Download Discriminatory Copay Policies Undermine Coverage for People with Chronic Illness
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Patients with rare, complex, or chronic diseases such as HIV and viral hepatitis often need high-cost medications to manage their conditions and maintain their health. For many of these medications, there is no generic or less expensive alternative. Over the past decade, insurance companies and pharmacy benefit managers (PBMs) have increasingly required patients with chronic illness to bear more of the cost of their care through higher deductibles and copayments (the amounts that people with health insurance have to pay when they get health care). For many people with chronic illness, these amounts have become too high to afford the medications they need, even when they have insurance.

As a result, many patients with such diseases – including those with health insurance – must rely on financial assistance from charitable foundations and drug manufacturers. These copay assistance programs play a crucial role helping patients who rely on expensive medications meet those cost-sharing obligations and afford the medication they need to treat their condition. These programs provide a true financial lifeline for many people living with chronic conditions.

However, insurance companies and PBMs are increasingly undermining this assistance by
not counting the amount of money covered by manufacturer copay assistance programs toward enrollees’ annual deductibles and out- of-pocket limit. Instead, they keep the copay assistance funds used, and make enrollees keep paying. This little-known practice is called a “copay accumulator adjustment policy” or “CAAP.” These policies contribute to insurance company and PBM profits while shifting the cost of expensive prescription drugs to the patients who most rely on them, and the policies have become more common in recent years.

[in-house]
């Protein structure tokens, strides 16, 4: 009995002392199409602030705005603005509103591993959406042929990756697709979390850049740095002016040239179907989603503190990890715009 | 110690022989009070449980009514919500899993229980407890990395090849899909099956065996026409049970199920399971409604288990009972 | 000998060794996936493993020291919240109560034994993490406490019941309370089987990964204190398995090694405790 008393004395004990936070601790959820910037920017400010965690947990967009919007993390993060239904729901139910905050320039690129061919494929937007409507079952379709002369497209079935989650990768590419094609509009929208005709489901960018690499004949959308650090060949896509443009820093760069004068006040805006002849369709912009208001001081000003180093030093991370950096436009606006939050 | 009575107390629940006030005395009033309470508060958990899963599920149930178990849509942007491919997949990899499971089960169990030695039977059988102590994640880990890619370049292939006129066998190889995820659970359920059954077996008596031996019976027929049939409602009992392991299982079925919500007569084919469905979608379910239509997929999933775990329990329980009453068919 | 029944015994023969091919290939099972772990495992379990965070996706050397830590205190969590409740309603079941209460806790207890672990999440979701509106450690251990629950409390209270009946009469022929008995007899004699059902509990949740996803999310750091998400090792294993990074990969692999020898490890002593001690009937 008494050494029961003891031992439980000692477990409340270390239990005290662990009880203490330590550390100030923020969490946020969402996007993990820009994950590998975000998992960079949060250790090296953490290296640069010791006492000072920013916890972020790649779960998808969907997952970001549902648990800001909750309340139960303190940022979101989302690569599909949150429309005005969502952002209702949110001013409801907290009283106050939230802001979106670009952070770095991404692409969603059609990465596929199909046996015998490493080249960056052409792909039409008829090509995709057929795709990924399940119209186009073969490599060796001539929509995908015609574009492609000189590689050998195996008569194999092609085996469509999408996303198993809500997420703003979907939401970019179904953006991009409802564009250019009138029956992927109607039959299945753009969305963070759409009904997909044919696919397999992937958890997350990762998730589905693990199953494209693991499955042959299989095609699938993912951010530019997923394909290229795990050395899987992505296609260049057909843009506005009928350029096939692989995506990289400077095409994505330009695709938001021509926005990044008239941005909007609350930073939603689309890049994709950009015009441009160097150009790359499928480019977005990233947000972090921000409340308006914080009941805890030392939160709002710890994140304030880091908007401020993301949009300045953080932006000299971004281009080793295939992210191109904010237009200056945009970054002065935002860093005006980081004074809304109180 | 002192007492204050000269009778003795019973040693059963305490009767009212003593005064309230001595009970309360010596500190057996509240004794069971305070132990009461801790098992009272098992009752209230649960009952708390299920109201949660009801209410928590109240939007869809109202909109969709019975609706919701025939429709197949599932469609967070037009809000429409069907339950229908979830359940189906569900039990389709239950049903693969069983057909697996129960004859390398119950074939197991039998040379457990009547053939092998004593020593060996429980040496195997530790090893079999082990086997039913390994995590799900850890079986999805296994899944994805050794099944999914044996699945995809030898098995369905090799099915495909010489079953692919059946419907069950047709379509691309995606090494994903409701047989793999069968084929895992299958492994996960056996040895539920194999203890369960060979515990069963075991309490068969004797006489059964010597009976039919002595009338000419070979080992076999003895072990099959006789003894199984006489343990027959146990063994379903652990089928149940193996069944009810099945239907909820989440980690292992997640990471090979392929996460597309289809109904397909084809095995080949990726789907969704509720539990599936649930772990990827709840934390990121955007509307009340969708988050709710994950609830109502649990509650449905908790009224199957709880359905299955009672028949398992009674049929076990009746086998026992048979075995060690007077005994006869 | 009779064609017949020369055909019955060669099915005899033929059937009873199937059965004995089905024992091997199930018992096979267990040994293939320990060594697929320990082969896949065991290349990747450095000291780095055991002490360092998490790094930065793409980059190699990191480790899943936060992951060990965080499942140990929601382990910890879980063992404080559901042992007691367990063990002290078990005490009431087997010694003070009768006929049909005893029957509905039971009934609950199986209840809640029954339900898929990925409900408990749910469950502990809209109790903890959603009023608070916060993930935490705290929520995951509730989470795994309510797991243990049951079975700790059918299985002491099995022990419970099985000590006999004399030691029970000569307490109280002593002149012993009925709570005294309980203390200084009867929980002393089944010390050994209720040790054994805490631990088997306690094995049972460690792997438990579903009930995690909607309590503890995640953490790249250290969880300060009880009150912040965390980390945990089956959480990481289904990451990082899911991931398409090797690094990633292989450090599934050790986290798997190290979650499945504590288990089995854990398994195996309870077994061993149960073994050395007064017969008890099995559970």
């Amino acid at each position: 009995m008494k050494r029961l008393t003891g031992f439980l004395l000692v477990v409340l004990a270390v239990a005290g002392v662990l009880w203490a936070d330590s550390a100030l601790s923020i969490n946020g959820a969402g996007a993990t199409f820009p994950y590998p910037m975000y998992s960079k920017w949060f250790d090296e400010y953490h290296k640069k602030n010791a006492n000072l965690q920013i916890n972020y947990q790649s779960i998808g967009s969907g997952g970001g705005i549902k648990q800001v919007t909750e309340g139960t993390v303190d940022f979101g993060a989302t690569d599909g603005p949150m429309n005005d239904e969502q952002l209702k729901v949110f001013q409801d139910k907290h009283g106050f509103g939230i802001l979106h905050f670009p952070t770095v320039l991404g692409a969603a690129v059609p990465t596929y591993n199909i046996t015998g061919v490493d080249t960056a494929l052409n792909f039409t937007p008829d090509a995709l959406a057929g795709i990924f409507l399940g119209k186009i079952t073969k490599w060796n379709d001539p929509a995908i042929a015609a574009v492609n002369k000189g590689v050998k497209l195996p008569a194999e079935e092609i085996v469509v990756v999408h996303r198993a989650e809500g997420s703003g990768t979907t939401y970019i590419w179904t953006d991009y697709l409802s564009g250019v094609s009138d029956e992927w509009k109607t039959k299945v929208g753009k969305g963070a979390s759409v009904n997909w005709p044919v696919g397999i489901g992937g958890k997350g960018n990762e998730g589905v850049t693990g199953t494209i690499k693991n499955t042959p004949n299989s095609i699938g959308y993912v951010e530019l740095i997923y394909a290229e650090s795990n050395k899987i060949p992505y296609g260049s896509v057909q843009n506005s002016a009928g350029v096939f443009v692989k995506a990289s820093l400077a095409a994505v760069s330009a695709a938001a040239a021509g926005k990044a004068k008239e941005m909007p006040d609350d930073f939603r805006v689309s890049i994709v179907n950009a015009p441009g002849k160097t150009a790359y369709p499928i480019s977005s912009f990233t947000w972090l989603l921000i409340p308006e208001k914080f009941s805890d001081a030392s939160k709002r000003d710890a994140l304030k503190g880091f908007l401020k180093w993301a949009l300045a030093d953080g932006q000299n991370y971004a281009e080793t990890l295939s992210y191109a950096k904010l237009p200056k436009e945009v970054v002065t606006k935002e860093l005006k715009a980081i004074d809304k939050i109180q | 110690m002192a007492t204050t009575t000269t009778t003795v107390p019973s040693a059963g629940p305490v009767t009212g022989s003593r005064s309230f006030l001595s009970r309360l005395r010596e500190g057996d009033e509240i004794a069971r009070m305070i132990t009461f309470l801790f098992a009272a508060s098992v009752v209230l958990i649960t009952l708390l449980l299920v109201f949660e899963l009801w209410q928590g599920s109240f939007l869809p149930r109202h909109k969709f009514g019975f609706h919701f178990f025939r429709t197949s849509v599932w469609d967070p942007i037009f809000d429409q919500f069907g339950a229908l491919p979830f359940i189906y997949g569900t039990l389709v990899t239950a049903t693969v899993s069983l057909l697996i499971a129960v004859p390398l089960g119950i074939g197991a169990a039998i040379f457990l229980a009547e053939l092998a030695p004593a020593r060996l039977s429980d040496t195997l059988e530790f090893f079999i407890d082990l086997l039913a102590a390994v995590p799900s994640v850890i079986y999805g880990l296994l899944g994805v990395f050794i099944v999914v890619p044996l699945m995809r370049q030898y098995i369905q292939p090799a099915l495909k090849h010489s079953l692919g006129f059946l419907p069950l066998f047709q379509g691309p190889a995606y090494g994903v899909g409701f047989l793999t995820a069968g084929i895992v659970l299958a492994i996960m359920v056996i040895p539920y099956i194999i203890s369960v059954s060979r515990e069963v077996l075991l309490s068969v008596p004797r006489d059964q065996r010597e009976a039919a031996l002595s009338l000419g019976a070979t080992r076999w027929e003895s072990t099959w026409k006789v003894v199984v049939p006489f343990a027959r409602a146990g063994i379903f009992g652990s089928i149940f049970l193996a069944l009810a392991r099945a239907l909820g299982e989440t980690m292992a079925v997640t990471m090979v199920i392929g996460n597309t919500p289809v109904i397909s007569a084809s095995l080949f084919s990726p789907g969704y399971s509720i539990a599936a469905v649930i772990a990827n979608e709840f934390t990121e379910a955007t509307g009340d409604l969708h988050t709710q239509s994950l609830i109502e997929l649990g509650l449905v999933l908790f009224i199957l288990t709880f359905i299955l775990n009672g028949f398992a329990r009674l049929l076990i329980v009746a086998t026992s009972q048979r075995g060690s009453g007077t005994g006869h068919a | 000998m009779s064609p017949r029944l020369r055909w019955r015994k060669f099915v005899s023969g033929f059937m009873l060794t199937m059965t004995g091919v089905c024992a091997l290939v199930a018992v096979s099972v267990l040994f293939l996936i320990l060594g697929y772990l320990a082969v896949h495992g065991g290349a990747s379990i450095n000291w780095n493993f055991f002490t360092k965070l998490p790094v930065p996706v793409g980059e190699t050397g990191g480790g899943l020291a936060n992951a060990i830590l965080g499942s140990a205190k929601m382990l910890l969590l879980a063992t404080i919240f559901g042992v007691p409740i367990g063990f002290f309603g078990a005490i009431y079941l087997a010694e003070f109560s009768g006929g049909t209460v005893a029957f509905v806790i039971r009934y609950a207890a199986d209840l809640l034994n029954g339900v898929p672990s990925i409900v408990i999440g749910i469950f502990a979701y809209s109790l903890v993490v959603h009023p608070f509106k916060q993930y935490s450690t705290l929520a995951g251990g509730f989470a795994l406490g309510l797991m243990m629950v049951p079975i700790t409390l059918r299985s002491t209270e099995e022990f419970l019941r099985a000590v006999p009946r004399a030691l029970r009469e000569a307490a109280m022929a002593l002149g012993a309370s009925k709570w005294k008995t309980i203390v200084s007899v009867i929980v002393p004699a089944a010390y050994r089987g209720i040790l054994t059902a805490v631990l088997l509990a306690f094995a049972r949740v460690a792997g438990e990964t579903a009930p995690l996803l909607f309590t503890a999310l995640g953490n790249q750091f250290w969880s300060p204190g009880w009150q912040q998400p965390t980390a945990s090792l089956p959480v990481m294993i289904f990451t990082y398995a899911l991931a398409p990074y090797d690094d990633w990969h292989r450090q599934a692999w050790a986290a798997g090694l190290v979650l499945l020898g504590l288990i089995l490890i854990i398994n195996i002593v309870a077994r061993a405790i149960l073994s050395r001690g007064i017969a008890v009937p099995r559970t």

Unfortunately, the federal government has allowed copay accumulator adjustment policies to flourish, despite outcries from patients struggling to afford the prescription drugs they need to
get and stay healthy. A rule finalized in the last year of the Trump administration allows health insurance companies and PBMs to use copay accumulator adjustment policies at their discretion, even where there is no medically appropriate generic drug available. Despite President Biden’s Executive Order directing the Department of Health and Human Services (HHS) to review policies that could pose barriers to health care, HHS has not yet reversed that decision.

Copay accumulator adjustment policies add extra costs for patients who have serious, complex, chronic illnesses, making it harder for these patients to afford the medicines they need, compounding the economic burden millions of Americans are experiencing as they struggle to afford basic necessities like rent, gas, and groceries. Unexpected costs due to copay accumulator adjustment programs only increase this financial strain and jeopardize vulnerable patients’ health. In an attempt to protect patients from this harm, 16 states now have laws that prevent the practice.

This report examines how widely insurance companies and PBMs have adopted these policies in the health insurance plans they offered to individuals and families in the health insurance marketplace for 2023. We found that use of these policies is widespread, undermining access to essential and life-saving medicines for patients with health insurance.

This report covers:

  • Overview of Our Methodology
  • Findings
  • How Copay Assistance Works with Copay Accumulator Adjustment Policies
  • Cost-sharing and Plan Design Pose Barriers to Health Care
  • The Impact of Copay Accumulator Adjustment Policies on Patients
  • Federal Regulation and Legislation Regarding Copay Accumulator Adjustment Policies
  • State Actions to Protect Patients’ Access to Prescriptions
  • Conclusion